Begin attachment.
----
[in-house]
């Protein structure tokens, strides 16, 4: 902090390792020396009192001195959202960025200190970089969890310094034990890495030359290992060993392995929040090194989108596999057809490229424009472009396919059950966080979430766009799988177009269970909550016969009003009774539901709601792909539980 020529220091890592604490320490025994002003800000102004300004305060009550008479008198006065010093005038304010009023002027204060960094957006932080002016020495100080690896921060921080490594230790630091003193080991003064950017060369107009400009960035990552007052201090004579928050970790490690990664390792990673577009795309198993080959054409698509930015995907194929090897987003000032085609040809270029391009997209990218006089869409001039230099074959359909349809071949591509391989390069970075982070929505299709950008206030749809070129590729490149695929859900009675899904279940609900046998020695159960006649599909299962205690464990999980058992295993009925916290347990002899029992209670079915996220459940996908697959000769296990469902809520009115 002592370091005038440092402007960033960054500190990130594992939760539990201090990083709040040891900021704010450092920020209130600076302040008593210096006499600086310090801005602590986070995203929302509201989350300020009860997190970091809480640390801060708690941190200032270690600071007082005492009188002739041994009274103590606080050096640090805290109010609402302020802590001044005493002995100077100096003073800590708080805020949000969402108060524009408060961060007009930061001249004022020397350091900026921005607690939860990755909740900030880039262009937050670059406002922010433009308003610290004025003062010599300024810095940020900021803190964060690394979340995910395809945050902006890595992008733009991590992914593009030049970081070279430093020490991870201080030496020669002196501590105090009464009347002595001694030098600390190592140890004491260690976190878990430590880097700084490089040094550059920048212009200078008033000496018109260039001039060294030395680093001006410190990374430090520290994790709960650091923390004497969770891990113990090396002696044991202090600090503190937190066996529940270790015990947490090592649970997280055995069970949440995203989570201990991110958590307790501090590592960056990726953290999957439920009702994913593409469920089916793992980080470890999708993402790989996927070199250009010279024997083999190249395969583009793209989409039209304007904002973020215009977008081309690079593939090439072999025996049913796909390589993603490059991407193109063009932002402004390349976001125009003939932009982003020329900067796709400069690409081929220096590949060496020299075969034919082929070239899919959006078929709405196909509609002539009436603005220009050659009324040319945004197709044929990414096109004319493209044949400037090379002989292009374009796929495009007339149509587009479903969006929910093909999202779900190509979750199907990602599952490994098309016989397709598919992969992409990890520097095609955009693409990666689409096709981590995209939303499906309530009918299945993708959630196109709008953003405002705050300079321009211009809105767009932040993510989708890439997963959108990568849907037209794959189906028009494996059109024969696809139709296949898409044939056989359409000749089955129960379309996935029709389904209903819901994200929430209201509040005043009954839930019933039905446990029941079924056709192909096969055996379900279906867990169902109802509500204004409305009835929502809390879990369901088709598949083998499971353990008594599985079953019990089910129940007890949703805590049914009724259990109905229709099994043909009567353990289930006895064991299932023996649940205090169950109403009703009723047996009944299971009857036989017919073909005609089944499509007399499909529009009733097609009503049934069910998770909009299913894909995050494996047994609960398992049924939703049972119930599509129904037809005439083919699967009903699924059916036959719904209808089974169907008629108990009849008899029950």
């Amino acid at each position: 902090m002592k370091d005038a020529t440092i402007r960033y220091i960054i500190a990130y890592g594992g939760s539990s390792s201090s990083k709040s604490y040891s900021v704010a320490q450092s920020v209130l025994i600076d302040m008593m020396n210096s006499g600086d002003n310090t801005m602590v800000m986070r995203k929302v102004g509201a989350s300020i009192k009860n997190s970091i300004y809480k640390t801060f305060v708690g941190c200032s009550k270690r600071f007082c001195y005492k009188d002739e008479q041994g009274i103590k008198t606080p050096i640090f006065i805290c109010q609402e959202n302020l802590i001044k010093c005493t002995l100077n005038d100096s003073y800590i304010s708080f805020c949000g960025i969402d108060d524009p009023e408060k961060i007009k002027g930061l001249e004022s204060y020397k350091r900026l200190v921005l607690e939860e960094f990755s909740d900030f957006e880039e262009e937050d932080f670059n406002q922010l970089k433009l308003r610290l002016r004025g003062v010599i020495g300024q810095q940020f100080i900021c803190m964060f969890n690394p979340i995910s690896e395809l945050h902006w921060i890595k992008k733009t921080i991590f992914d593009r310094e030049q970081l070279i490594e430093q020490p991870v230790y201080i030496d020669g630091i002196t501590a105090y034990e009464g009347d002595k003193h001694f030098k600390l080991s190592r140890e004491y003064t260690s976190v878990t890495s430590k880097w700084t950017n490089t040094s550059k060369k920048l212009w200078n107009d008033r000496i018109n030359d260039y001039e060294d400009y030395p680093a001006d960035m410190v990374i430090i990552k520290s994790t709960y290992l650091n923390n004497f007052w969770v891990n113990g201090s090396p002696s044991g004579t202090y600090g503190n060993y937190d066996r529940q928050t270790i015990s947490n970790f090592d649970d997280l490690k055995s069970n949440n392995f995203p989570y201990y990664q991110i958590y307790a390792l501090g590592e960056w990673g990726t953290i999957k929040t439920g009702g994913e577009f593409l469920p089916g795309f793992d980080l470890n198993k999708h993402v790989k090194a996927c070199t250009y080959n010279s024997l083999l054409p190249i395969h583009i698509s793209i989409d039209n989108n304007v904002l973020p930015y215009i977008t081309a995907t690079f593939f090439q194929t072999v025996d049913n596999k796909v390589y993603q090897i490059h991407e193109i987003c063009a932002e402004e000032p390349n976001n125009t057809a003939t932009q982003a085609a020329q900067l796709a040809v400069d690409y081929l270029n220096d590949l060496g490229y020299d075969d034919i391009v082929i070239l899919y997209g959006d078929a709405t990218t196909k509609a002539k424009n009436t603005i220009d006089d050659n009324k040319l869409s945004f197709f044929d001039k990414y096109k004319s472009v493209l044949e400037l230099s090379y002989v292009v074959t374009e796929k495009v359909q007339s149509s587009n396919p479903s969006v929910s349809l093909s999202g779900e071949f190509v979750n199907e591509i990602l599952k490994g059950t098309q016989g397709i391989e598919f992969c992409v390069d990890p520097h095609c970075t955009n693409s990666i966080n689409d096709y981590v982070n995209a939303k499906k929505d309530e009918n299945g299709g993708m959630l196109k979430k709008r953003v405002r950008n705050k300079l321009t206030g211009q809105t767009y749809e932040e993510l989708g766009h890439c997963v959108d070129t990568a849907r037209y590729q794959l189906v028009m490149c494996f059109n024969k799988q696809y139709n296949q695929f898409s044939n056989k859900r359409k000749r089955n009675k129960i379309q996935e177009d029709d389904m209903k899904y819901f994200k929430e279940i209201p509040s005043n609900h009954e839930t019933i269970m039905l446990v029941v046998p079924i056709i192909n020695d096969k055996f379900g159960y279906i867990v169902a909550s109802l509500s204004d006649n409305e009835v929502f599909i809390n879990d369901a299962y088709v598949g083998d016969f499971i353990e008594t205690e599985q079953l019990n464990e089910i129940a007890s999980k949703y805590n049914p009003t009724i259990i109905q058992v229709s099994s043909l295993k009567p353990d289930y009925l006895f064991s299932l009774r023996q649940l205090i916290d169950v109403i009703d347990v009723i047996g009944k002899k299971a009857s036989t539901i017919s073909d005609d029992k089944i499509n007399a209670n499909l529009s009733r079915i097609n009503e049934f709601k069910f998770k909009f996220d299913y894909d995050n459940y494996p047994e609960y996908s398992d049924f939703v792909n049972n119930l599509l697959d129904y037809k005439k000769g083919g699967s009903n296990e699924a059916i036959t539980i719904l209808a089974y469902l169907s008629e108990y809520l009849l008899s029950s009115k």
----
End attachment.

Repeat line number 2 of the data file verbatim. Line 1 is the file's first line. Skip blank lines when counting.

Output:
């Protein structure tokens, strides 16, 4: 902090390792020396009192001195959202960025200190970089969890310094034990890495030359290992060993392995929040090194989108596999057809490229424009472009396919059950966080979430766009799988177009269970909550016969009003009774539901709601792909539980 020529220091890592604490320490025994002003800000102004300004305060009550008479008198006065010093005038304010009023002027204060960094957006932080002016020495100080690896921060921080490594230790630091003193080991003064950017060369107009400009960035990552007052201090004579928050970790490690990664390792990673577009795309198993080959054409698509930015995907194929090897987003000032085609040809270029391009997209990218006089869409001039230099074959359909349809071949591509391989390069970075982070929505299709950008206030749809070129590729490149695929859900009675899904279940609900046998020695159960006649599909299962205690464990999980058992295993009925916290347990002899029992209670079915996220459940996908697959000769296990469902809520009115 002592370091005038440092402007960033960054500190990130594992939760539990201090990083709040040891900021704010450092920020209130600076302040008593210096006499600086310090801005602590986070995203929302509201989350300020009860997190970091809480640390801060708690941190200032270690600071007082005492009188002739041994009274103590606080050096640090805290109010609402302020802590001044005493002995100077100096003073800590708080805020949000969402108060524009408060961060007009930061001249004022020397350091900026921005607690939860990755909740900030880039262009937050670059406002922010433009308003610290004025003062010599300024810095940020900021803190964060690394979340995910395809945050902006890595992008733009991590992914593009030049970081070279430093020490991870201080030496020669002196501590105090009464009347002595001694030098600390190592140890004491260690976190878990430590880097700084490089040094550059920048212009200078008033000496018109260039001039060294030395680093001006410190990374430090520290994790709960650091923390004497969770891990113990090396002696044991202090600090503190937190066996529940270790015990947490090592649970997280055995069970949440995203989570201990991110958590307790501090590592960056990726953290999957439920009702994913593409469920089916793992980080470890999708993402790989996927070199250009010279024997083999190249395969583009793209989409039209304007904002973020215009977008081309690079593939090439072999025996049913796909390589993603490059991407193109063009932002402004390349976001125009003939932009982003020329900067796709400069690409081929220096590949060496020299075969034919082929070239899919959006078929709405196909509609002539009436603005220009050659009324040319945004197709044929990414096109004319493209044949400037090379002989292009374009796929495009007339149509587009479903969006929910093909999202779900190509979750199907990602599952490994098309016989397709598919992969992409990890520097095609955009693409990666689409096709981590995209939303499906309530009918299945993708959630196109709008953003405002705050300079321009211009809105767009932040993510989708890439997963959108990568849907037209794959189906028009494996059109024969696809139709296949898409044939056989359409000749089955129960379309996935029709389904209903819901994200929430209201509040005043009954839930019933039905446990029941079924056709192909096969055996379900279906867990169902109802509500204004409305009835929502809390879990369901088709598949083998499971353990008594599985079953019990089910129940007890949703805590049914009724259990109905229709099994043909009567353990289930006895064991299932023996649940205090169950109403009703009723047996009944299971009857036989017919073909005609089944499509007399499909529009009733097609009503049934069910998770909009299913894909995050494996047994609960398992049924939703049972119930599509129904037809005439083919699967009903699924059916036959719904209808089974169907008629108990009849008899029950």